What makes Roth IRA contributions so valuable since 1998 for teenagers. Is that very few of them have any tax liability to begin with.
I will have to respectfully disagree. Other than my early teen years, I actually made a very nice salary in my summer jobs (I worked as a computer programmer for the financial industry in the mid 80's, and got paid very well - I had to pay taxes). I made much more in my early 20's - at 23, I was making 42k).

Taking a tax-deduction would have lowered my tax burden. The money placed in the IRA would have grown tax free for over 40+ years, which should well offset any tax burden in the future, when withdrawals would be made. Instead, I purchased equities in a taxable account, which was fine, but I was taxed on the gains (albeit, long term capital gains), which reduced future compounding. I would have much rather had this money grow tax free.

But let's say I had no tax liability. As a fun exercise to test out the worst case scenario, I used an online calculator to see what would have happened if I invested a $1000 back in 1985 in a non-deductible IRA. Would it really have been so bad ?

Considering a 3-fund allocation at a yearly average interest of 7% for 40 years, this would yield $15,000 dollars. Even if taxes were 35% at the time of withdrawal, that would still leave $9750, an 875% return on the $1000 invested. A taxable account would not have been able to grow as much, as each year the gains would be munched away.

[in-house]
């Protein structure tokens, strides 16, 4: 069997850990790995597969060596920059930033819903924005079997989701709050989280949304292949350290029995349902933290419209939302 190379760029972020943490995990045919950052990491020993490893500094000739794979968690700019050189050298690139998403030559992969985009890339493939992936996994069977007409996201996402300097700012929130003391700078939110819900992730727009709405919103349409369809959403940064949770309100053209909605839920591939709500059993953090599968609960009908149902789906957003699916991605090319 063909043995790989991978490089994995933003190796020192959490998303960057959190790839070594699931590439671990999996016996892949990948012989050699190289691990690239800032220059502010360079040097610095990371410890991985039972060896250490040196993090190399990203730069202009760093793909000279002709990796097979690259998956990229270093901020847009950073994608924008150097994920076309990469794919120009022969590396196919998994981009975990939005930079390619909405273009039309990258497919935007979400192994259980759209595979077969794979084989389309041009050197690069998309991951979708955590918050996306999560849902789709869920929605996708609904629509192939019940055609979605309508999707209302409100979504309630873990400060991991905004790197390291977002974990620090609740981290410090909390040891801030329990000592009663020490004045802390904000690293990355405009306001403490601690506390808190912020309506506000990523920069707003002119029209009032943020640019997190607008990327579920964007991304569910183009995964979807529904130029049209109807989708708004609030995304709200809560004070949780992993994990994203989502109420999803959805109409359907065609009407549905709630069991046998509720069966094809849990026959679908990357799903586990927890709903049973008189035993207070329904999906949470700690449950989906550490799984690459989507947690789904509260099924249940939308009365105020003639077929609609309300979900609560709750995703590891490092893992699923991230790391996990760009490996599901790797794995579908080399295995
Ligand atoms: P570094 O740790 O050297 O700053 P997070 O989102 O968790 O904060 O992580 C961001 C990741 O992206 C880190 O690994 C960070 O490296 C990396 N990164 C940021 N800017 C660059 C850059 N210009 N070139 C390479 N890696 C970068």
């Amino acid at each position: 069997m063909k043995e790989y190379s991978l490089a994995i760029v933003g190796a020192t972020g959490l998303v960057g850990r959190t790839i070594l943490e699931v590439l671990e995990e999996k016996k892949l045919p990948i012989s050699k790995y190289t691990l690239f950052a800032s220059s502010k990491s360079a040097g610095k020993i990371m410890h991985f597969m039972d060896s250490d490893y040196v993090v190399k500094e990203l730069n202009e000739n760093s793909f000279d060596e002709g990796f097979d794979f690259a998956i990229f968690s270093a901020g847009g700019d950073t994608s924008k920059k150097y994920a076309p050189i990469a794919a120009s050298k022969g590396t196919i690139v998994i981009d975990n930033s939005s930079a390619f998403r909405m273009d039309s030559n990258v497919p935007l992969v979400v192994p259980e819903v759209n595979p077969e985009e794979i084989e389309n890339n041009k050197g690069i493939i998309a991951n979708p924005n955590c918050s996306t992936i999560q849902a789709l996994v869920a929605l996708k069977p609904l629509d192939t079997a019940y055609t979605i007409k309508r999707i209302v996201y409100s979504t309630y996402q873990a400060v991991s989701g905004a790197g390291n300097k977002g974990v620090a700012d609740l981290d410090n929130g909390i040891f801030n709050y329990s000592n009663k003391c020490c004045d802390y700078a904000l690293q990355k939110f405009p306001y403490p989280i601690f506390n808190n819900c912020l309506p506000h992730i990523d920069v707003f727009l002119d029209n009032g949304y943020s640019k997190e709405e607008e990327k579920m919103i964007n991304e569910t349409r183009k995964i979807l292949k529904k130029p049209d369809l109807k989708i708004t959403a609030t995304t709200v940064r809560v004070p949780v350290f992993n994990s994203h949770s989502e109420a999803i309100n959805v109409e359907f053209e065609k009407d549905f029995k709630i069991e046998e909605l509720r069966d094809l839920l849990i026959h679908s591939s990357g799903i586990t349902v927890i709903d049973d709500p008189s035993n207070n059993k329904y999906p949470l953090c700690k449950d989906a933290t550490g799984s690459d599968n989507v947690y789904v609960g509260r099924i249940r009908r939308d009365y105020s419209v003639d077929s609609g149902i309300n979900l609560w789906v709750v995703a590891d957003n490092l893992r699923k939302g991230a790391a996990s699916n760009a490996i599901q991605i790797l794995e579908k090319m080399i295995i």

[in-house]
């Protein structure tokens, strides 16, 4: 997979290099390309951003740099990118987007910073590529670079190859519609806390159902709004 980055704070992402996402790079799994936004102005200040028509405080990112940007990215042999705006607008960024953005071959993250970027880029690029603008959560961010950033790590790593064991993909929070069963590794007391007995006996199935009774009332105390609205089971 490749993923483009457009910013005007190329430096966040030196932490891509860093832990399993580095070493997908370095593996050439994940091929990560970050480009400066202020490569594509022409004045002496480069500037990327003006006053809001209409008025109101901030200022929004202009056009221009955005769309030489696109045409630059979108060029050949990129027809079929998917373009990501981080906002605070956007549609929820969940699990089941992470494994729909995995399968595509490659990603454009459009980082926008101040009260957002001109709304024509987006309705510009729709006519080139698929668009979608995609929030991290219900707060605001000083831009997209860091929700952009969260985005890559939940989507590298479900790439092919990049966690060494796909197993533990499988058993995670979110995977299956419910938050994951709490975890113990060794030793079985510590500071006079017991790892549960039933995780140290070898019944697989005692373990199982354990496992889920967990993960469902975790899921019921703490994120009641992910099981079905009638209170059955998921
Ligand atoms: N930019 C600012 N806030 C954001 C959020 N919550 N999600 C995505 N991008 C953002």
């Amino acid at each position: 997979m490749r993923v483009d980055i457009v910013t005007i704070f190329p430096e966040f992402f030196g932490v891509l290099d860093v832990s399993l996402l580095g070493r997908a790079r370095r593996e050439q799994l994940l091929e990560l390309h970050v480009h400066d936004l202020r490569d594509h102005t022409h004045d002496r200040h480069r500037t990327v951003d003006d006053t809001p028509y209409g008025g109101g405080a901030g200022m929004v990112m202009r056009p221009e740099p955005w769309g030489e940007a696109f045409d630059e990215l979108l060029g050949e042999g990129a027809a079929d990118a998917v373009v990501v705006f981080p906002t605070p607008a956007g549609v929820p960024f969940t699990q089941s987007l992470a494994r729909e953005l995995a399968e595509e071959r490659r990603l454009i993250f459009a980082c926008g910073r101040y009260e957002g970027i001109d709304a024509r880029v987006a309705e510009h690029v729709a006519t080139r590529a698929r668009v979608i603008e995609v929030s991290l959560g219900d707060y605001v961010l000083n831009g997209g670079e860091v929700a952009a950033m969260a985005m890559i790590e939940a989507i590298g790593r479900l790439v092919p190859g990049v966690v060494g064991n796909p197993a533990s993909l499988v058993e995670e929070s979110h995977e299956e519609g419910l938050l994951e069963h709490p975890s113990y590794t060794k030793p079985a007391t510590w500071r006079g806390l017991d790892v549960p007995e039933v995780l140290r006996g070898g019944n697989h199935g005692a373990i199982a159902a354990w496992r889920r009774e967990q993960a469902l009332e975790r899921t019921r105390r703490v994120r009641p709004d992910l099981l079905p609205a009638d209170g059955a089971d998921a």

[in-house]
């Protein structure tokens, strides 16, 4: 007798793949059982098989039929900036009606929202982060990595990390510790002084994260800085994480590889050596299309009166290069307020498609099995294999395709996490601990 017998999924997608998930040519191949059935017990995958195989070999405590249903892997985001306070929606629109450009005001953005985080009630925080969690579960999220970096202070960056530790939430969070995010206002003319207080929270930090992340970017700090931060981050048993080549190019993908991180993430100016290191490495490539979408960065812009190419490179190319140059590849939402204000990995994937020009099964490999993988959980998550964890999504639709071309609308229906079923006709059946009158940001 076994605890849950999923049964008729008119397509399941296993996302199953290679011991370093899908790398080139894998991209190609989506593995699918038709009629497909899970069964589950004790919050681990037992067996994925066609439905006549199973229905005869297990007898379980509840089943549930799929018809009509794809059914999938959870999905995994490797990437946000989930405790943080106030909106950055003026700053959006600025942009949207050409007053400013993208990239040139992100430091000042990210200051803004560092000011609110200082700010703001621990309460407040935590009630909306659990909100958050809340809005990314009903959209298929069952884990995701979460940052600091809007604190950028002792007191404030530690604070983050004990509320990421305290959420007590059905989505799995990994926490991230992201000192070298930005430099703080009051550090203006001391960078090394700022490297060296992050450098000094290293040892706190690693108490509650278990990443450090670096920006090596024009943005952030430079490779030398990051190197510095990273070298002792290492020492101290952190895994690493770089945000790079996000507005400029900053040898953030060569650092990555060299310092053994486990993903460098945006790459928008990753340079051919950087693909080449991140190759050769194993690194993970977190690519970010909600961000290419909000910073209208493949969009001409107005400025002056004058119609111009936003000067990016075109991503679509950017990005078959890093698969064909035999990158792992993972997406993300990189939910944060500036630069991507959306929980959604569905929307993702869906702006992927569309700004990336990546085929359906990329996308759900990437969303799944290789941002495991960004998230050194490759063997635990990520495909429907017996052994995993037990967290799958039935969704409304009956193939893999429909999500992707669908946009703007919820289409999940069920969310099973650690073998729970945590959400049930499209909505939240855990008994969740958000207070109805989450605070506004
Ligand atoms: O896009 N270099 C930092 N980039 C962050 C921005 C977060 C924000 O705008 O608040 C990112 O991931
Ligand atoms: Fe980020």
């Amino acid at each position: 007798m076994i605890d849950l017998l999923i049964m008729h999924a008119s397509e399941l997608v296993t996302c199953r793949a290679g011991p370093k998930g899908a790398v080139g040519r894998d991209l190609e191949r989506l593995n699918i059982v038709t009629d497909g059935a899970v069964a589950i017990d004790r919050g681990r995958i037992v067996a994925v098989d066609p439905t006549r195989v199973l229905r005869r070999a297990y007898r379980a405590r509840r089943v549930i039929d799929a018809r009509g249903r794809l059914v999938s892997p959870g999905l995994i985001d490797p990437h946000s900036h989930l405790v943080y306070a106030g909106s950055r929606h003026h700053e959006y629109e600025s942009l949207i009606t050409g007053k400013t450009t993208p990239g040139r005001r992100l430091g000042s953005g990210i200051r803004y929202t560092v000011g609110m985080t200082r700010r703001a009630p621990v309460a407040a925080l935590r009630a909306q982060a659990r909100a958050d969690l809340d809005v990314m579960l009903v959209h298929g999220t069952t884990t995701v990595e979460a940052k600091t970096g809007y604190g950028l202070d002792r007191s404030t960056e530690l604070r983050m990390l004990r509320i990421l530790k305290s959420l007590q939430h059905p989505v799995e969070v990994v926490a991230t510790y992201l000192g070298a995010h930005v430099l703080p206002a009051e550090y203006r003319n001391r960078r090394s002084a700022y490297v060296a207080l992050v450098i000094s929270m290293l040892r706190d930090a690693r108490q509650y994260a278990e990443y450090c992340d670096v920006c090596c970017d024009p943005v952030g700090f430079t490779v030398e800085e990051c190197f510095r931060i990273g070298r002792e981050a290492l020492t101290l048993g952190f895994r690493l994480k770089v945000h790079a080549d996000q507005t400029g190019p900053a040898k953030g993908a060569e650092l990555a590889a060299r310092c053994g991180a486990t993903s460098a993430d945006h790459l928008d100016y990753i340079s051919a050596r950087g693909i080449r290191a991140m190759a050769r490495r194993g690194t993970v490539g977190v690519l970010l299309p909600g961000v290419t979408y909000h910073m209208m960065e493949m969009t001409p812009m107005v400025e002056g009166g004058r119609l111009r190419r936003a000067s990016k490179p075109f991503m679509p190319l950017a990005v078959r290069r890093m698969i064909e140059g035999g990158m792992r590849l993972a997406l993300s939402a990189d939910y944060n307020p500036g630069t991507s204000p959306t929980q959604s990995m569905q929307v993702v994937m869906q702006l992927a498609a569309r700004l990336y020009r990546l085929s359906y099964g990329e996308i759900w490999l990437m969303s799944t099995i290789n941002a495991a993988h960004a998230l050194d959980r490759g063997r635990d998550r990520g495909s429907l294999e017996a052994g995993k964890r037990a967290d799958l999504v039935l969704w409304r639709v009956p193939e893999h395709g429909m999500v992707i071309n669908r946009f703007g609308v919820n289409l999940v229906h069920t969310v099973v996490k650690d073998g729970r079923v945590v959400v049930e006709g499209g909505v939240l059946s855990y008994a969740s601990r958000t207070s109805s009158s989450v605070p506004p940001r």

Sure, the tax deduction is a definite plus, but unless my calculations are off, why would this have been "very unwise", as you suggested ?

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FiveK
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Re: Quick tax question

Post by FiveK » Mon Sep 03, 2018 8:21 pm

UncleBogle wrote: โ†‘
Mon Sep 03, 2018 8:10 pm
Considering a 3-fund allocation at a yearly average interest of 7% for 40 years, this would yield $15,000 dollars. Even if taxes were 35% at the time of withdrawal, that would still leave $9750, an 875% return on the $1000 invested. A taxable account would not have been able to grow as much, as each year the gains would be munched away.
$1000 invested taxably for 40 years, with 2%/yr taxed at 15% and 5%/yr growth (2% + 5% = the same 7% assumed above) taxed at 15% when withdrawn, would be $12,000 instead of $9750.

Different assumptions will provide different results.

UncleBogle
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Re: Quick tax question

Post by UncleBogle » Mon Sep 03, 2018 9:04 pm

FiveK wrote: โ†‘
Mon Sep 03, 2018 8:21 pm
UncleBogle wrote: โ†‘
Mon Sep 03, 2018 8:10 pm
Considering a 3-fund allocation at a yearly average interest of 7% for 40 years, this would yield $15,000 dollars. Even if taxes were 35% at the time of withdrawal, that would still leave $9750, an 875% return on the $1000 invested. A taxable account would not have been able to grow as much, as each year the gains would be munched away.